Ever face technological overload? Information burnout? Civilization stress? That is, the dings dinging you daily, the rings ringing you at all hours, the messages messaging you day and night, the friends befriending or unfriending you and the screens flashing light in your face until you think that you’re going to lose it? Sure, we love our devices: instant contact with our spouse, children, parents and friends. And with the click of a mouse or a touch on a screen we can have our purchases delivered to our doors. (My daughter, when about eight, was shocked to learn that we once didn’t have the internet. “You didn’t have the internet?” she exclaimed. “How did you go shopping?”)

The digital world is fine but sometimes the other world, the world of nature, the world of God’s immediate creation — that’s what we really need. That’s what our bodies and souls crave, whether we know it or not.

And yet we know it, don’t we? Who hasn’t at times found comfort, peace and relaxation from nature? Whether out in the woods, the light dancing on the leaves in silent rhythms or along a lake that shimmers in the sun like fragile glass? Among majestic mountains that rise to the sky and take your breath away or along a beach, a meadow or a fertile field rich with the food that you eat growing out of the dirt right before your eyes?

It almost doesn’t matter where you are in nature. There’s something powerfully calming, soothing and healing for the body and the soul there. Once immersed, we can feel it almost immediately. Though we don’t need medical science and research to tell us how much healing we can find in nature, that’s exactly what they tell us: nature is good for us, physically, mentally and spiritually.

TIME magazine had an online article titled The Healing Power of Nature in which it described just that — the healing power of nature. The piece began: “It sounded more like a lark than a scientific study when a handful of Japanese researchers set out to discover whether something special — and clinically therapeutic — happens when people spend time in nature. They were inspired by a new recommendation from the Forest Agency of Japan, which in the early 1980s began advising people to take strolls in the woods for better health. The practice was called forest bathing, or shinrin-yoku, and it was believed to lower stress — but that hadn’t been proven. Since then, a large body of evidence has shown that spending time in nature is responsible for many measurable, beneficial changes in the body.”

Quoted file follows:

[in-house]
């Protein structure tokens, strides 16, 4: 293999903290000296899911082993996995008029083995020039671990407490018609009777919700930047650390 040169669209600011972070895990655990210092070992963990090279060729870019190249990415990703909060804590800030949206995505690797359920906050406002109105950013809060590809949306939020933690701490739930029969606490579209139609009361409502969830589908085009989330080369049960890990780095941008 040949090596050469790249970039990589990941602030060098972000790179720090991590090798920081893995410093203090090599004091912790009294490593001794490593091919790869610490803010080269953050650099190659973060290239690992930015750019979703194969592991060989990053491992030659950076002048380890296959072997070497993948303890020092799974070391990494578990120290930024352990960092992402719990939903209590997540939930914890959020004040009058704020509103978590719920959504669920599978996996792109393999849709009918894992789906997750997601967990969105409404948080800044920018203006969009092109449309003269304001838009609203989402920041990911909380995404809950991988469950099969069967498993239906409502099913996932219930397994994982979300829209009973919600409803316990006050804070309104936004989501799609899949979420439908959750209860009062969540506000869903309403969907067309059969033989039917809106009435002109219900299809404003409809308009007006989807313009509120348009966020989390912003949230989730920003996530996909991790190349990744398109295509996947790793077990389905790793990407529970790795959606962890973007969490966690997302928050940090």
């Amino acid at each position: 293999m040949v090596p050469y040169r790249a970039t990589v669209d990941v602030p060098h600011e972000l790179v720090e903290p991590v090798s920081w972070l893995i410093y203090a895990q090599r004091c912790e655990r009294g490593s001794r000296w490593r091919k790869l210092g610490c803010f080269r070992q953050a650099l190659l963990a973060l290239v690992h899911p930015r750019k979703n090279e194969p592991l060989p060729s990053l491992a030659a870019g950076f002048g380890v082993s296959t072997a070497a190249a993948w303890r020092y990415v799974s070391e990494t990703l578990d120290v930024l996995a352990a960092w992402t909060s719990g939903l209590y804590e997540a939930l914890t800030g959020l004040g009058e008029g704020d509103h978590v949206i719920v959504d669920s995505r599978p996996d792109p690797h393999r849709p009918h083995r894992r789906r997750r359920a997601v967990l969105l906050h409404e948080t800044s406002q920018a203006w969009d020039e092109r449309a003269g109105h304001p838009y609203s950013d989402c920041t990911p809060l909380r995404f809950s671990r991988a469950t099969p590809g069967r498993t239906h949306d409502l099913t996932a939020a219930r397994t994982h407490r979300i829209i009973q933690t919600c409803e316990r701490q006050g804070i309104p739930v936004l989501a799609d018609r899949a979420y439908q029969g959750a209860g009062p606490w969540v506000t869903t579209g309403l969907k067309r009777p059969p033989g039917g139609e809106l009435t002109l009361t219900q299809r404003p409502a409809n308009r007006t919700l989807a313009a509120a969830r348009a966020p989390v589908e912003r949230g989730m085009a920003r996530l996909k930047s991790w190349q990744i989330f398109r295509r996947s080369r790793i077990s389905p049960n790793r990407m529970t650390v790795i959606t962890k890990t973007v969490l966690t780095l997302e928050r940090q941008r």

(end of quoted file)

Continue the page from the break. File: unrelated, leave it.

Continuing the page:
Yes, much scientific research simply affirms what we already know: being out in nature is good for us in most every way. The TIME article talked about how time in nature can, for instance, lower blood pressure. With Americans spending about $48.6 billion dollars a year on blood pressure issues, time in the fresh air and sunshine sure sounds like a much more economical way to take care of your heart than by-pass surgery or stints.

Fresh air, sunshine, beauty — how could spending time outside in nature, enjoying it and marveling in it, be anything but beneficial? Studies also show what many people have experienced: time out in the wonders of the natural world can lift your mood.

The National Institutes of Health says that “contact with nature has been tied to health in a plenitude of studies. Time spent in and around tree-lined streets, gardens, parks, forested and agricultural lands is consistently linked to objective, long-term health outcomes. The less green a person’s surroundings, the higher their risk of morbidity and mortality…“

Time in nature is linked to better sleep, boosts in the immune system, reduced depression, reduced obesity, better recovery from surgery, lower heart disease issues and lower diabetes. Of course, no one is saying that if you take a daily walk in the woods then you can throw away your medication but it certainly is a move in the right direction.

Many people can testify to how spiritually uplifting nature can be and how it can draw you closer to God. Talking to the pagans about God, the apostle Paul pointed to nature, saying: “Nevertheless He did not leave Himself without witness, in that He did good, gave us rain from heaven and fruitful seasons, filling our hearts with food and gladness. (Acts 14:17)”

Then there are these famous verses from the book of Job:

But now ask the beasts, and they will teach you;
And the birds of the air, and they will tell you;
Or speak to the earth, and it will teach you;
And the fish of the sea will explain to you.
Who among all these does not know
That the hand of the LORD has done this,
In whose hand is the life of every living thing,
And the breath of all mankind? (Job 12:7-10)

In short, get outside into nature more. You, who work so hard; you, who deal with so much; you, who can feel overwhelmed — you owe it to yourself to pamper yourself in God’s creation. And if you dare, when doing it, turn off the device and get a break from the dings, rings and beeps.

Written by Clifford Goldstein